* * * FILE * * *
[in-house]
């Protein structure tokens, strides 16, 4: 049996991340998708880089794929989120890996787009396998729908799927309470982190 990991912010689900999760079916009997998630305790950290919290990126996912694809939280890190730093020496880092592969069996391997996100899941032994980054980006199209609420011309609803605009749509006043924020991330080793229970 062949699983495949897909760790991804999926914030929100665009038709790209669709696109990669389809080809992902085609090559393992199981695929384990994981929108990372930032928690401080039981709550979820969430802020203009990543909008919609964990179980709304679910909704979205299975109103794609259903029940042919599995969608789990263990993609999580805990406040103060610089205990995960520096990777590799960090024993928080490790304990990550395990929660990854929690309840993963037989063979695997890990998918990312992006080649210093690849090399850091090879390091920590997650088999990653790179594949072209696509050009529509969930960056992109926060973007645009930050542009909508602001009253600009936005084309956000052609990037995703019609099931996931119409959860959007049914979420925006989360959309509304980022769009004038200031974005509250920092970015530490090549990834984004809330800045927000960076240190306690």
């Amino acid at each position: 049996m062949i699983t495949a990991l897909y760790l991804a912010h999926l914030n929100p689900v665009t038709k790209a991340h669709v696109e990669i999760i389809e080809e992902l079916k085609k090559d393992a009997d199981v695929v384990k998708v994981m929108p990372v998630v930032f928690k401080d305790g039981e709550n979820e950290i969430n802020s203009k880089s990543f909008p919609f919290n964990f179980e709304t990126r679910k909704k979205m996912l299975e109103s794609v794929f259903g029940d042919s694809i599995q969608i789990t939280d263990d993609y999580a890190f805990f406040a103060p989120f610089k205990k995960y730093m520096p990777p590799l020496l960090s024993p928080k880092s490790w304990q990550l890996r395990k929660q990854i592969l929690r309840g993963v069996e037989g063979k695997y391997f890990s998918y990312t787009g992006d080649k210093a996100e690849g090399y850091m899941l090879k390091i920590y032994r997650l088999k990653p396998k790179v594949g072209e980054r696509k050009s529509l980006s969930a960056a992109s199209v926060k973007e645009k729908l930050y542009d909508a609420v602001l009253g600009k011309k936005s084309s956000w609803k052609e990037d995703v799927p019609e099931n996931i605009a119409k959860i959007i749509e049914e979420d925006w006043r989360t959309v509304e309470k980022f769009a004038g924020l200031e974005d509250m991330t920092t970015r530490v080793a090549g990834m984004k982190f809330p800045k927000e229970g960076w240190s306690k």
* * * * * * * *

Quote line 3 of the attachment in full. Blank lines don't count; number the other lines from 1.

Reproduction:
């Amino acid at each position: 049996m062949i699983t495949a990991l897909y760790l991804a912010h999926l914030n929100p689900v665009t038709k790209a991340h669709v696109e990669i999760i389809e080809e992902l079916k085609k090559d393992a009997d199981v695929v384990k998708v994981m929108p990372v998630v930032f928690k401080d305790g039981e709550n979820e950290i969430n802020s203009k880089s990543f909008p919609f919290n964990f179980e709304t990126r679910k909704k979205m996912l299975e109103s794609v794929f259903g029940d042919s694809i599995q969608i789990t939280d263990d993609y999580a890190f805990f406040a103060p989120f610089k205990k995960y730093m520096p990777p590799l020496l960090s024993p928080k880092s490790w304990q990550l890996r395990k929660q990854i592969l929690r309840g993963v069996e037989g063979k695997y391997f890990s998918y990312t787009g992006d080649k210093a996100e690849g090399y850091m899941l090879k390091i920590y032994r997650l088999k990653p396998k790179v594949g072209e980054r696509k050009s529509l980006s969930a960056a992109s199209v926060k973007e645009k729908l930050y542009d909508a609420v602001l009253g600009k011309k936005s084309s956000w609803k052609e990037d995703v799927p019609e099931n996931i605009a119409k959860i959007i749509e049914e979420d925006w006043r989360t959309v509304e309470k980022f769009a004038g924020l200031e974005d509250m991330t920092t970015r530490v080793a090549g990834m984004k982190f809330p800045k927000e229970g960076w240190s306690k």